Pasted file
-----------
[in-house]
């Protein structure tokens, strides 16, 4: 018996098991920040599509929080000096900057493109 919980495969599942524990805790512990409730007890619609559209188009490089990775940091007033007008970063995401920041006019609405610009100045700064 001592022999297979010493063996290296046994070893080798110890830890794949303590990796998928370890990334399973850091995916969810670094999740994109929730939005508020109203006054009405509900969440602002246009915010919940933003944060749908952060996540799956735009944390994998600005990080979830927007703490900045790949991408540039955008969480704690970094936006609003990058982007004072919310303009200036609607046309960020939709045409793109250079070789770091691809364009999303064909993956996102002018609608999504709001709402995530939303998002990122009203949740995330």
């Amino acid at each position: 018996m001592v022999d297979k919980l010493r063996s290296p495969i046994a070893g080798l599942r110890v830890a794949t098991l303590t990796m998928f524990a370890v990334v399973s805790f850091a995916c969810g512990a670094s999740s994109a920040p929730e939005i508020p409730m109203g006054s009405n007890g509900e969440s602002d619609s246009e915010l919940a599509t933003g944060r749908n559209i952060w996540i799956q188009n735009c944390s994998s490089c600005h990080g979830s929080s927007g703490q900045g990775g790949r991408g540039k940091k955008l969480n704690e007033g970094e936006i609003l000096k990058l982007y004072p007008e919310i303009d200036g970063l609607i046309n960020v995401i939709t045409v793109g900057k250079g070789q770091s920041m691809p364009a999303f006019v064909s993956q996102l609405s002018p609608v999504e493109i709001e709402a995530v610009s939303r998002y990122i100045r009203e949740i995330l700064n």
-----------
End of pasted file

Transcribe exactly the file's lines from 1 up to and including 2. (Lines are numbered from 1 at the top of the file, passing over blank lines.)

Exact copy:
[in-house]
């Protein structure tokens, strides 16, 4: 018996098991920040599509929080000096900057493109 919980495969599942524990805790512990409730007890619609559209188009490089990775940091007033007008970063995401920041006019609405610009100045700064 001592022999297979010493063996290296046994070893080798110890830890794949303590990796998928370890990334399973850091995916969810670094999740994109929730939005508020109203006054009405509900969440602002246009915010919940933003944060749908952060996540799956735009944390994998600005990080979830927007703490900045790949991408540039955008969480704690970094936006609003990058982007004072919310303009200036609607046309960020939709045409793109250079070789770091691809364009999303064909993956996102002018609608999504709001709402995530939303998002990122009203949740995330």